Broadcaster Helen Blaby talks about the ways she has confronted anxiety…
As I write this, it’s just gone 3 in the morning and I just can’t shut my brain off.
You probably have similar times, times when you just can’t silence your inner voices.
It doesn’t matter how tired you are, how much you think you need to sleep, your mind just won’t let you.
One of my regular guests is Consultant Psychiatrist Dr Tim Millward, and the last time he was in we had a really interesting discussion about anxiety and how it can make you feel.
I’ve always been a whittler; apparently I take after my paternal Grandmother who was always worried about something or other….but I seem to take it to higher heights.
A few years ago, it got so bad I decided I had to go and see the doctor about it, and had a diagnosis of Generalized Anxiety Disorder.
When I feel anxious about something, and it can be something that really isn’t worth getting worked up about it, I run through all kinds of scenarios in my head as to what could happen.
Invariably it’s always the worst case outcome that wins the battle, and I then start practically climbing the walls with how I’m feeling.
I liken it to a washing line of anxious thoughts, they’re always there, the feeling is never far away, and I’m always trying to find something to hang on the line.
There are various things that can trigger those thoughts; it used to be worries about Mum, now it seems to all be connected with driving.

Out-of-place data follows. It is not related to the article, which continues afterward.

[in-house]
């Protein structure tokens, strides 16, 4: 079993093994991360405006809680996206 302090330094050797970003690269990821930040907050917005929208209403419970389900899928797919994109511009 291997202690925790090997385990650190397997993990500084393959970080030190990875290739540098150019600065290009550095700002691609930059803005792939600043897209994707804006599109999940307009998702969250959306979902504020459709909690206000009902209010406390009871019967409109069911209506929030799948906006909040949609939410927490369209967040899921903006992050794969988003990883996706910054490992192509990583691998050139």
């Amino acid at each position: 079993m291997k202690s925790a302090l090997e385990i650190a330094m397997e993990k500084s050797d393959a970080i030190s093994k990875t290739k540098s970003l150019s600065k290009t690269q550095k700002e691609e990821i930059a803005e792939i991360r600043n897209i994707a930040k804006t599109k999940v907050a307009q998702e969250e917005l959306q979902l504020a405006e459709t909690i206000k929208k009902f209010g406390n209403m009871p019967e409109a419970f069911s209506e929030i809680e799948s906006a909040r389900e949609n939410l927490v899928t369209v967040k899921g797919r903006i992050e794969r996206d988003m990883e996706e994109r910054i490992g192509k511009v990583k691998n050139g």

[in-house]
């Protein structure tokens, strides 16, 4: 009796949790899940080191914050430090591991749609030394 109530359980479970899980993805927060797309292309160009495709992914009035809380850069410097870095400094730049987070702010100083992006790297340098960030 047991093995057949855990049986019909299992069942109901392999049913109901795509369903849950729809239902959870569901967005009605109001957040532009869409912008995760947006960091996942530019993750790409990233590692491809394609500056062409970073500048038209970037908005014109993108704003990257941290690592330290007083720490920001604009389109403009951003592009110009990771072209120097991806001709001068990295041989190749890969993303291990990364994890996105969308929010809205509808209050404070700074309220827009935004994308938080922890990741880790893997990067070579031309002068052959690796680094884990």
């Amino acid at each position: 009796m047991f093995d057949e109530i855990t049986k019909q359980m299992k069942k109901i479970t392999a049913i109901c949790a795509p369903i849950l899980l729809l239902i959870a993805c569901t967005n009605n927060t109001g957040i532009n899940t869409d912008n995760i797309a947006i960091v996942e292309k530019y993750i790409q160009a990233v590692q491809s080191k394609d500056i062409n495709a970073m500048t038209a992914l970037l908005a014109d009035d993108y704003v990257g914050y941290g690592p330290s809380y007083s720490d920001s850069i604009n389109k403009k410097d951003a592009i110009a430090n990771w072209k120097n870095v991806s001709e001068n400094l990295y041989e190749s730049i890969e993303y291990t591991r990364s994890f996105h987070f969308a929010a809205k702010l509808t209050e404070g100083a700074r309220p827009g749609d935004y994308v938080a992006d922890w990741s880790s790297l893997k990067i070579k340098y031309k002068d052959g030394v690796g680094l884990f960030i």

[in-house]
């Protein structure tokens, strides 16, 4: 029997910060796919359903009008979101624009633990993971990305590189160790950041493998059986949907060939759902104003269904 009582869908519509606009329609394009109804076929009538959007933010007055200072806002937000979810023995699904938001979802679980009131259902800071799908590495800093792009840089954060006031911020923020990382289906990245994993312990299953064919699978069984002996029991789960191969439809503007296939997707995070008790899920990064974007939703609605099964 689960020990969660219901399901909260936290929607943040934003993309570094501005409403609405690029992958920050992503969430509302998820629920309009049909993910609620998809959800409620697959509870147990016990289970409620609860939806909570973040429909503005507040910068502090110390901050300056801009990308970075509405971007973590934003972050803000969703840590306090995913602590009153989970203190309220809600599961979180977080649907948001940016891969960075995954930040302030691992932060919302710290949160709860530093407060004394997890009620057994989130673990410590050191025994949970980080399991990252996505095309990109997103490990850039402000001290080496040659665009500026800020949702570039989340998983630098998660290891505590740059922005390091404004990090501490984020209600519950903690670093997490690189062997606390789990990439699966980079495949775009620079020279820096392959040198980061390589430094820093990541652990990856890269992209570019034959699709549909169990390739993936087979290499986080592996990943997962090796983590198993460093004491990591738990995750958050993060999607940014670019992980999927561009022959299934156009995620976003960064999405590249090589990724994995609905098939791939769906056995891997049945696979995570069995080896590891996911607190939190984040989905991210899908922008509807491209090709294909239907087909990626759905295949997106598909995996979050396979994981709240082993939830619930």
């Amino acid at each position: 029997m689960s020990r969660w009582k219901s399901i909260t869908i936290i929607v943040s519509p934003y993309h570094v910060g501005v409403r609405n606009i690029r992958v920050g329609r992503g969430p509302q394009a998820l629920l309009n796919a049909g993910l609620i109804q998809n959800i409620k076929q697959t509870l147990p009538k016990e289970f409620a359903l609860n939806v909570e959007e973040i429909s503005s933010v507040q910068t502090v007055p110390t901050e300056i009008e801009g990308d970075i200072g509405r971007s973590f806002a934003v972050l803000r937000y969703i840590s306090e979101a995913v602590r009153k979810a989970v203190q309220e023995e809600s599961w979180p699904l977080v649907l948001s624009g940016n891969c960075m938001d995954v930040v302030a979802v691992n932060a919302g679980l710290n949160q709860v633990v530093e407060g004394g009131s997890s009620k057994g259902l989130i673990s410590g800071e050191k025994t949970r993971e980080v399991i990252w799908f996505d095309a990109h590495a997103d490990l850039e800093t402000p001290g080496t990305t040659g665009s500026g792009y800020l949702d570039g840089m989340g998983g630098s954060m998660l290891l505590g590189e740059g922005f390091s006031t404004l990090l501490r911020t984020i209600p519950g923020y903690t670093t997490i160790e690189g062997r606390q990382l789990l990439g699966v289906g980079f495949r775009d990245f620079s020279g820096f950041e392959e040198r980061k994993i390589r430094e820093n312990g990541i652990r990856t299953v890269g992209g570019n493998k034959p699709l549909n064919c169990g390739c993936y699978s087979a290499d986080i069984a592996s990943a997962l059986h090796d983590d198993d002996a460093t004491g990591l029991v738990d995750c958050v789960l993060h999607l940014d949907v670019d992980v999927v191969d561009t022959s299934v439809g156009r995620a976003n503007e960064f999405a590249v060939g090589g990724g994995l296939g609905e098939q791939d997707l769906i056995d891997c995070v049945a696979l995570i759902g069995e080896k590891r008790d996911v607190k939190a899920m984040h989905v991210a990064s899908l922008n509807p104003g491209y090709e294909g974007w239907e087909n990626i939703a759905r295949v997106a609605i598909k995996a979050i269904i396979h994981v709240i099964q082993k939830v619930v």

Anyway, Tim Millward was very reassuring to both me and the number of people who called the programme the last time he was in.
Anxiety, and problems with it, is very common indeed and there are a few options available to help.
The first is medication. I’m not keen on taking any more tablets that I already do so I have turned this down in the past. It works for some people, but not for others.
The second option is Cognitive Behavioural Therapy, or CBT which is available from the Wellbeing Team in Northamptonshire. I had some sessions of this, and found quite a lot of things that helped me out of the awful place I kept finding myself in.
Even something as simple as slowing down your breathing (breathe in for a count of 7, and out for a count of 11 works for me) can help with the physical symptoms of anxiety.
Probably the very best thing he recommended though, was simply talking to someone.
When Mum was alive I talked to her all the time about the worst case scenarios I’d dreamed up.
It took me a little while to find someone else I trusted enough to tell my inner thoughts to, but I’m lucky enough to have a very good friend, Carole, who is happy to just listen and then give me a hug.
Like she always says to me when I’m having a bit of a meltdown “You’re currently at the top of this massive mountain, how can you turn it back in to the mole hill it really is….?”
Mental health conditions affect 1 in 4 of us at some point in our lives. They can be difficult to deal with, and sadly I think we still have some way to go in how we react to people telling us they have problems.
Things are turning round, though; help is available to you if you need it.
Just take a deep breath and tell someone how you’re feeling…..